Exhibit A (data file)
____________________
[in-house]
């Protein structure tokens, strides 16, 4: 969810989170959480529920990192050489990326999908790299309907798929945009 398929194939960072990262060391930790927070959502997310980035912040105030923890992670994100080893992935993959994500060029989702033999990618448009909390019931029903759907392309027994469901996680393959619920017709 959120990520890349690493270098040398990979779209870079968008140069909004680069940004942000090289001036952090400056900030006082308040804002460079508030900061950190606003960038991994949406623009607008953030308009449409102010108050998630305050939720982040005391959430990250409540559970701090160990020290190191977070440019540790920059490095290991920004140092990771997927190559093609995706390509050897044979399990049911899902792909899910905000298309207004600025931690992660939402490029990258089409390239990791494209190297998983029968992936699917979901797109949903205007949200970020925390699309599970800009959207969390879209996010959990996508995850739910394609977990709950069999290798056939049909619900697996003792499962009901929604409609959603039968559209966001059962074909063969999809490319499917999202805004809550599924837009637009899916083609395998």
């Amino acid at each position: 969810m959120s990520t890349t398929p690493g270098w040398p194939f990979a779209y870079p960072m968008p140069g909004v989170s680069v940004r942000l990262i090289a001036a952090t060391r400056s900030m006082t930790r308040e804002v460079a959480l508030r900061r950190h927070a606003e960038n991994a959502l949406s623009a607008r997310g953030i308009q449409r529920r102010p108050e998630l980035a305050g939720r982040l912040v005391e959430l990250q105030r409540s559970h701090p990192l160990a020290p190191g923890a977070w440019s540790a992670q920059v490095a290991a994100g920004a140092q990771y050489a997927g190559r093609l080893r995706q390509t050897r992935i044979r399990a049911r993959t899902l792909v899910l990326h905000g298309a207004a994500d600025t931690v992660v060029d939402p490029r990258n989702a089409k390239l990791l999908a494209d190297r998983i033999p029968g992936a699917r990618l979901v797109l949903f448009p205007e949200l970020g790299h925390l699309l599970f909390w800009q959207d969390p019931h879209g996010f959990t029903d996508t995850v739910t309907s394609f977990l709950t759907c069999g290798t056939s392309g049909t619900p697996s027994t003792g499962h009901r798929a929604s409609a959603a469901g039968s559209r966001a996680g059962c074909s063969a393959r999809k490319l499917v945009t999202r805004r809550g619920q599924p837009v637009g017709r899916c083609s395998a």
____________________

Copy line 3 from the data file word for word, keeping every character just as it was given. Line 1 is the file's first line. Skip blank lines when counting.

């Amino acid at each position: 969810m959120s990520t890349t398929p690493g270098w040398p194939f990979a779209y870079p960072m968008p140069g909004v989170s680069v940004r942000l990262i090289a001036a952090t060391r400056s900030m006082t930790r308040e804002v460079a959480l508030r900061r950190h927070a606003e960038n991994a959502l949406s623009a607008r997310g953030i308009q449409r529920r102010p108050e998630l980035a305050g939720r982040l912040v005391e959430l990250q105030r409540s559970h701090p990192l160990a020290p190191g923890a977070w440019s540790a992670q920059v490095a290991a994100g920004a140092q990771y050489a997927g190559r093609l080893r995706q390509t050897r992935i044979r399990a049911r993959t899902l792909v899910l990326h905000g298309a207004a994500d600025t931690v992660v060029d939402p490029r990258n989702a089409k390239l990791l999908a494209d190297r998983i033999p029968g992936a699917r990618l979901v797109l949903f448009p205007e949200l970020g790299h925390l699309l599970f909390w800009q959207d969390p019931h879209g996010f959990t029903d996508t995850v739910t309907s394609f977990l709950t759907c069999g290798t056939s392309g049909t619900p697996s027994t003792g499962h009901r798929a929604s409609a959603a469901g039968s559209r966001a996680g059962c074909s063969a393959r999809k490319l499917v945009t999202r805004r809550g619920q599924p837009v637009g017709r899916c083609s395998a």